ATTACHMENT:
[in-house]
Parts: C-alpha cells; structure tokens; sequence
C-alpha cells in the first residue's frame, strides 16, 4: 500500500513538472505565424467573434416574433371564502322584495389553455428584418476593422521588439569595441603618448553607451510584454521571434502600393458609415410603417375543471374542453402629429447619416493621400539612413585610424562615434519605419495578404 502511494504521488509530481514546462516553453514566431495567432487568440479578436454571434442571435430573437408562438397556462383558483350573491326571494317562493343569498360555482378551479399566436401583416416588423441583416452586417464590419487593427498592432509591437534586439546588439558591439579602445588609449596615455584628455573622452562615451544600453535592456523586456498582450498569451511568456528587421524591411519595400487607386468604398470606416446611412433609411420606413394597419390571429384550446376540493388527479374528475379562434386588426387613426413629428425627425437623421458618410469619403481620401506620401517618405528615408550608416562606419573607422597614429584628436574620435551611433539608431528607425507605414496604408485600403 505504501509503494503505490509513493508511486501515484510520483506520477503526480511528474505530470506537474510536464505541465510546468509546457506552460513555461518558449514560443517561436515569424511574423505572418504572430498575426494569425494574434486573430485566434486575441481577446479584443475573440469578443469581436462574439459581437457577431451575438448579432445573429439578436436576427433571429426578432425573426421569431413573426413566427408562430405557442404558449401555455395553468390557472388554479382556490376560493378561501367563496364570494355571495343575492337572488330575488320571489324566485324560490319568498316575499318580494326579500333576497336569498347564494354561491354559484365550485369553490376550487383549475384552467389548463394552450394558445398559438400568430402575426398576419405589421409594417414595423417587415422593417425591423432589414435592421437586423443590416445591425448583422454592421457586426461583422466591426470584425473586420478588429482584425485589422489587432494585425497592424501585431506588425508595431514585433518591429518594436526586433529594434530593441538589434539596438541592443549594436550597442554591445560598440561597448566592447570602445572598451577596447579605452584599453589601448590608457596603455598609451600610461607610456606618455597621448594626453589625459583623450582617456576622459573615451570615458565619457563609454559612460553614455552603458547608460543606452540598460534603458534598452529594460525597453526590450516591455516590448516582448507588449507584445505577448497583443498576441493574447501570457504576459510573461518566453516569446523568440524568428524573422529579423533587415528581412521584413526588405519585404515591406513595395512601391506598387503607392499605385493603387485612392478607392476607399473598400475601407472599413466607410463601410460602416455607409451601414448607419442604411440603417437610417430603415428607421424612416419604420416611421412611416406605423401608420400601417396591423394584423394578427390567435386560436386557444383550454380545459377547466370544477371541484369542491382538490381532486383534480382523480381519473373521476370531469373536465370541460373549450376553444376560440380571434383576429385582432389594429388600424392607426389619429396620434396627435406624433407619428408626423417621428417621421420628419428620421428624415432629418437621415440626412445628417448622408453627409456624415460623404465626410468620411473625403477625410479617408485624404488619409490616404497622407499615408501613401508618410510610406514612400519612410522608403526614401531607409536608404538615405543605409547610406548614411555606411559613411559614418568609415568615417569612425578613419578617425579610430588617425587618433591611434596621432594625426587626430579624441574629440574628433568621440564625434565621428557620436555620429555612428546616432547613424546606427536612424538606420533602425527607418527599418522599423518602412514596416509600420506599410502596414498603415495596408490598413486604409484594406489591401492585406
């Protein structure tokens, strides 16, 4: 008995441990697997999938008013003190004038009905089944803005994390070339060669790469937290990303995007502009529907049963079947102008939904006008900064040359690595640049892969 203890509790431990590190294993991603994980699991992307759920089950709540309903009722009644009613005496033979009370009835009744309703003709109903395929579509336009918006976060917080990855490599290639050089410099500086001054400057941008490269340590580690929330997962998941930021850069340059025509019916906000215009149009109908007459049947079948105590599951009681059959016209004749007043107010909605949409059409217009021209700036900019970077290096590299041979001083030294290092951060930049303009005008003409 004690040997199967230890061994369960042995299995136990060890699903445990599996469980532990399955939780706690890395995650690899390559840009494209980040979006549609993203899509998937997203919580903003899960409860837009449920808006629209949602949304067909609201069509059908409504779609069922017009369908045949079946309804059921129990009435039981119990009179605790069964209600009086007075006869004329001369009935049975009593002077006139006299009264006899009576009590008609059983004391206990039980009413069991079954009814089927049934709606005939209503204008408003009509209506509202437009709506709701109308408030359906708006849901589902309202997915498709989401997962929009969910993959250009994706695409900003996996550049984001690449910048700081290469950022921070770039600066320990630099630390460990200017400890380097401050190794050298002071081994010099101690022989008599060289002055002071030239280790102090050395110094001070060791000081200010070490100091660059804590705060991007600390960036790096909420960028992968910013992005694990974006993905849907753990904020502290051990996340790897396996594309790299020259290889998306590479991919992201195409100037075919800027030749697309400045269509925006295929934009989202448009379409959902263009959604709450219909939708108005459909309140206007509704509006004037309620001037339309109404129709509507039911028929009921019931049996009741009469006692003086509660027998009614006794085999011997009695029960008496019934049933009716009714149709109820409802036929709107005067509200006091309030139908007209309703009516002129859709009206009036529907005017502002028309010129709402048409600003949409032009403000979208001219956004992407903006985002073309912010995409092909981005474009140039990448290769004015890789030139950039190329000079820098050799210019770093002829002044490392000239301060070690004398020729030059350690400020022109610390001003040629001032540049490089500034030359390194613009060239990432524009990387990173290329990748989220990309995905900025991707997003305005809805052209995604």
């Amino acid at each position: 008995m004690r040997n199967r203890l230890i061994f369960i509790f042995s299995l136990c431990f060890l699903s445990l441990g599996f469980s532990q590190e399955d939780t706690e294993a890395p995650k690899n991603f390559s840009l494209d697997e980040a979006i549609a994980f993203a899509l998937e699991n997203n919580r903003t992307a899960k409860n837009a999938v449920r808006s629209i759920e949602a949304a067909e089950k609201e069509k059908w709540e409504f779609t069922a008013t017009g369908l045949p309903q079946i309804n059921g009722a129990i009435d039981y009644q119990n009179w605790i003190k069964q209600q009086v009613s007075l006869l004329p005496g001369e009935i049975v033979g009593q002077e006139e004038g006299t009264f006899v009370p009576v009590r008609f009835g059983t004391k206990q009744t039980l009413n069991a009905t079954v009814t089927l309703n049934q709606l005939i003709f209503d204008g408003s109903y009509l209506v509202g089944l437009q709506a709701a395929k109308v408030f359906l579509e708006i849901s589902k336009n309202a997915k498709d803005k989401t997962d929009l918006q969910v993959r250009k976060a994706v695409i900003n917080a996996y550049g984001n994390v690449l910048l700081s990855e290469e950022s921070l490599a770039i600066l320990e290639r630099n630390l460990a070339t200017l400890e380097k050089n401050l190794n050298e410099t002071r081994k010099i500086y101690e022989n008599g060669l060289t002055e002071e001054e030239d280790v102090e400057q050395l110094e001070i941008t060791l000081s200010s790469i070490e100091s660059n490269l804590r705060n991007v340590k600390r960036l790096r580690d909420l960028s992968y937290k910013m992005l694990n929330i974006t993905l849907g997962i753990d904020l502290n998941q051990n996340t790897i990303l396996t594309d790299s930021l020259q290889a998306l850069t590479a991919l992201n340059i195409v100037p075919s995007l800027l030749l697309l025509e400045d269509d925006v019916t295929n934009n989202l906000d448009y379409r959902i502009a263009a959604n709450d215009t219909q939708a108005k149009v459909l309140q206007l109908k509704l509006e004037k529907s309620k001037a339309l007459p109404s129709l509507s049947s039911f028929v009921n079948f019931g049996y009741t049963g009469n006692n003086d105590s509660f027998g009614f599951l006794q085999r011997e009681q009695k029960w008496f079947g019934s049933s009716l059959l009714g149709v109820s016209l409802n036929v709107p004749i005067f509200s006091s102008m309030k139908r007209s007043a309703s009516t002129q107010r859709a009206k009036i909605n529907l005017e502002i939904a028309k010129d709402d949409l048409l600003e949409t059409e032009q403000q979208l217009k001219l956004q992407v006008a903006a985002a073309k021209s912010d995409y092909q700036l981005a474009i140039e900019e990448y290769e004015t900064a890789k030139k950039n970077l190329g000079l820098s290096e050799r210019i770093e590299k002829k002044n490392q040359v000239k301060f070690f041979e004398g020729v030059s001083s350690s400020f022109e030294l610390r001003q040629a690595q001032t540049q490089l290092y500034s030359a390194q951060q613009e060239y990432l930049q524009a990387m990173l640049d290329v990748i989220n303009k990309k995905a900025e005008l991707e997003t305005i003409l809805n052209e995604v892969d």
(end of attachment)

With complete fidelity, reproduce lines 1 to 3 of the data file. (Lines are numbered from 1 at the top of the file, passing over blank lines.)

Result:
[in-house]
Parts: C-alpha cells; structure tokens; sequence
C-alpha cells in the first residue's frame, strides 16, 4: 500500500513538472505565424467573434416574433371564502322584495389553455428584418476593422521588439569595441603618448553607451510584454521571434502600393458609415410603417375543471374542453402629429447619416493621400539612413585610424562615434519605419495578404 502511494504521488509530481514546462516553453514566431495567432487568440479578436454571434442571435430573437408562438397556462383558483350573491326571494317562493343569498360555482378551479399566436401583416416588423441583416452586417464590419487593427498592432509591437534586439546588439558591439579602445588609449596615455584628455573622452562615451544600453535592456523586456498582450498569451511568456528587421524591411519595400487607386468604398470606416446611412433609411420606413394597419390571429384550446376540493388527479374528475379562434386588426387613426413629428425627425437623421458618410469619403481620401506620401517618405528615408550608416562606419573607422597614429584628436574620435551611433539608431528607425507605414496604408485600403 505504501509503494503505490509513493508511486501515484510520483506520477503526480511528474505530470506537474510536464505541465510546468509546457506552460513555461518558449514560443517561436515569424511574423505572418504572430498575426494569425494574434486573430485566434486575441481577446479584443475573440469578443469581436462574439459581437457577431451575438448579432445573429439578436436576427433571429426578432425573426421569431413573426413566427408562430405557442404558449401555455395553468390557472388554479382556490376560493378561501367563496364570494355571495343575492337572488330575488320571489324566485324560490319568498316575499318580494326579500333576497336569498347564494354561491354559484365550485369553490376550487383549475384552467389548463394552450394558445398559438400568430402575426398576419405589421409594417414595423417587415422593417425591423432589414435592421437586423443590416445591425448583422454592421457586426461583422466591426470584425473586420478588429482584425485589422489587432494585425497592424501585431506588425508595431514585433518591429518594436526586433529594434530593441538589434539596438541592443549594436550597442554591445560598440561597448566592447570602445572598451577596447579605452584599453589601448590608457596603455598609451600610461607610456606618455597621448594626453589625459583623450582617456576622459573615451570615458565619457563609454559612460553614455552603458547608460543606452540598460534603458534598452529594460525597453526590450516591455516590448516582448507588449507584445505577448497583443498576441493574447501570457504576459510573461518566453516569446523568440524568428524573422529579423533587415528581412521584413526588405519585404515591406513595395512601391506598387503607392499605385493603387485612392478607392476607399473598400475601407472599413466607410463601410460602416455607409451601414448607419442604411440603417437610417430603415428607421424612416419604420416611421412611416406605423401608420400601417396591423394584423394578427390567435386560436386557444383550454380545459377547466370544477371541484369542491382538490381532486383534480382523480381519473373521476370531469373536465370541460373549450376553444376560440380571434383576429385582432389594429388600424392607426389619429396620434396627435406624433407619428408626423417621428417621421420628419428620421428624415432629418437621415440626412445628417448622408453627409456624415460623404465626410468620411473625403477625410479617408485624404488619409490616404497622407499615408501613401508618410510610406514612400519612410522608403526614401531607409536608404538615405543605409547610406548614411555606411559613411559614418568609415568615417569612425578613419578617425579610430588617425587618433591611434596621432594625426587626430579624441574629440574628433568621440564625434565621428557620436555620429555612428546616432547613424546606427536612424538606420533602425527607418527599418522599423518602412514596416509600420506599410502596414498603415495596408490598413486604409484594406489591401492585406